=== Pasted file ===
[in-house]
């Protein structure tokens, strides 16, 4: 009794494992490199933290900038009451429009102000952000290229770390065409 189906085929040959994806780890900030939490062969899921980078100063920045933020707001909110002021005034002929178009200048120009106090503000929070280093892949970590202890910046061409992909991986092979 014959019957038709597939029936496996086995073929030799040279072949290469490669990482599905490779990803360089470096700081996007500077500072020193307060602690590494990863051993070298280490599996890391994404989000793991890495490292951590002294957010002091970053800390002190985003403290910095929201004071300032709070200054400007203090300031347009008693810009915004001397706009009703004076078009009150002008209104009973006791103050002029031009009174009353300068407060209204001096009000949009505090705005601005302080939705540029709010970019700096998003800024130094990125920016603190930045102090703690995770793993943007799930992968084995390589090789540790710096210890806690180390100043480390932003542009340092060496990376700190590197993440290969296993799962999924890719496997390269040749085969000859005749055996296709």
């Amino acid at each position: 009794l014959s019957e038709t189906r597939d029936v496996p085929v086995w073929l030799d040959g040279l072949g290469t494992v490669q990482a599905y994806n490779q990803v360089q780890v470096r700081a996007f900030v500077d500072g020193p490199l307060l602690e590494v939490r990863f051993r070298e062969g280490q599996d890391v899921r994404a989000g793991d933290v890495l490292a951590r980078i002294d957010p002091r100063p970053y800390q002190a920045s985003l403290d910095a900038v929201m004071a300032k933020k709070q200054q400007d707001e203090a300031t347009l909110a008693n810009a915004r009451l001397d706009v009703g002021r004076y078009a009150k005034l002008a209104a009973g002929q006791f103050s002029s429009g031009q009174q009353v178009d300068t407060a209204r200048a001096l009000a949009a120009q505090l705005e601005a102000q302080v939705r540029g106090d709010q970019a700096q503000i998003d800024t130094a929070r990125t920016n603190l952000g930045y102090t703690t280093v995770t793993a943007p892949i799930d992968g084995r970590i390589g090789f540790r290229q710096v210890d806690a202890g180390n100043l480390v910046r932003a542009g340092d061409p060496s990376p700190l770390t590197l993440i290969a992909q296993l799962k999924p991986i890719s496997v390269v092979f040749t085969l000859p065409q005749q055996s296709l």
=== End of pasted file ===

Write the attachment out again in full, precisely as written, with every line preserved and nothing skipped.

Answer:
[in-house]
């Protein structure tokens, strides 16, 4: 009794494992490199933290900038009451429009102000952000290229770390065409 189906085929040959994806780890900030939490062969899921980078100063920045933020707001909110002021005034002929178009200048120009106090503000929070280093892949970590202890910046061409992909991986092979 014959019957038709597939029936496996086995073929030799040279072949290469490669990482599905490779990803360089470096700081996007500077500072020193307060602690590494990863051993070298280490599996890391994404989000793991890495490292951590002294957010002091970053800390002190985003403290910095929201004071300032709070200054400007203090300031347009008693810009915004001397706009009703004076078009009150002008209104009973006791103050002029031009009174009353300068407060209204001096009000949009505090705005601005302080939705540029709010970019700096998003800024130094990125920016603190930045102090703690995770793993943007799930992968084995390589090789540790710096210890806690180390100043480390932003542009340092060496990376700190590197993440290969296993799962999924890719496997390269040749085969000859005749055996296709």
């Amino acid at each position: 009794l014959s019957e038709t189906r597939d029936v496996p085929v086995w073929l030799d040959g040279l072949g290469t494992v490669q990482a599905y994806n490779q990803v360089q780890v470096r700081a996007f900030v500077d500072g020193p490199l307060l602690e590494v939490r990863f051993r070298e062969g280490q599996d890391v899921r994404a989000g793991d933290v890495l490292a951590r980078i002294d957010p002091r100063p970053y800390q002190a920045s985003l403290d910095a900038v929201m004071a300032k933020k709070q200054q400007d707001e203090a300031t347009l909110a008693n810009a915004r009451l001397d706009v009703g002021r004076y078009a009150k005034l002008a209104a009973g002929q006791f103050s002029s429009g031009q009174q009353v178009d300068t407060a209204r200048a001096l009000a949009a120009q505090l705005e601005a102000q302080v939705r540029g106090d709010q970019a700096q503000i998003d800024t130094a929070r990125t920016n603190l952000g930045y102090t703690t280093v995770t793993a943007p892949i799930d992968g084995r970590i390589g090789f540790r290229q710096v210890d806690a202890g180390n100043l480390v910046r932003a542009g340092d061409p060496s990376p700190l770390t590197l993440i290969a992909q296993l799962k999924p991986i890719s496997v390269v092979f040749t085969l000859p065409q005749q055996s296709l």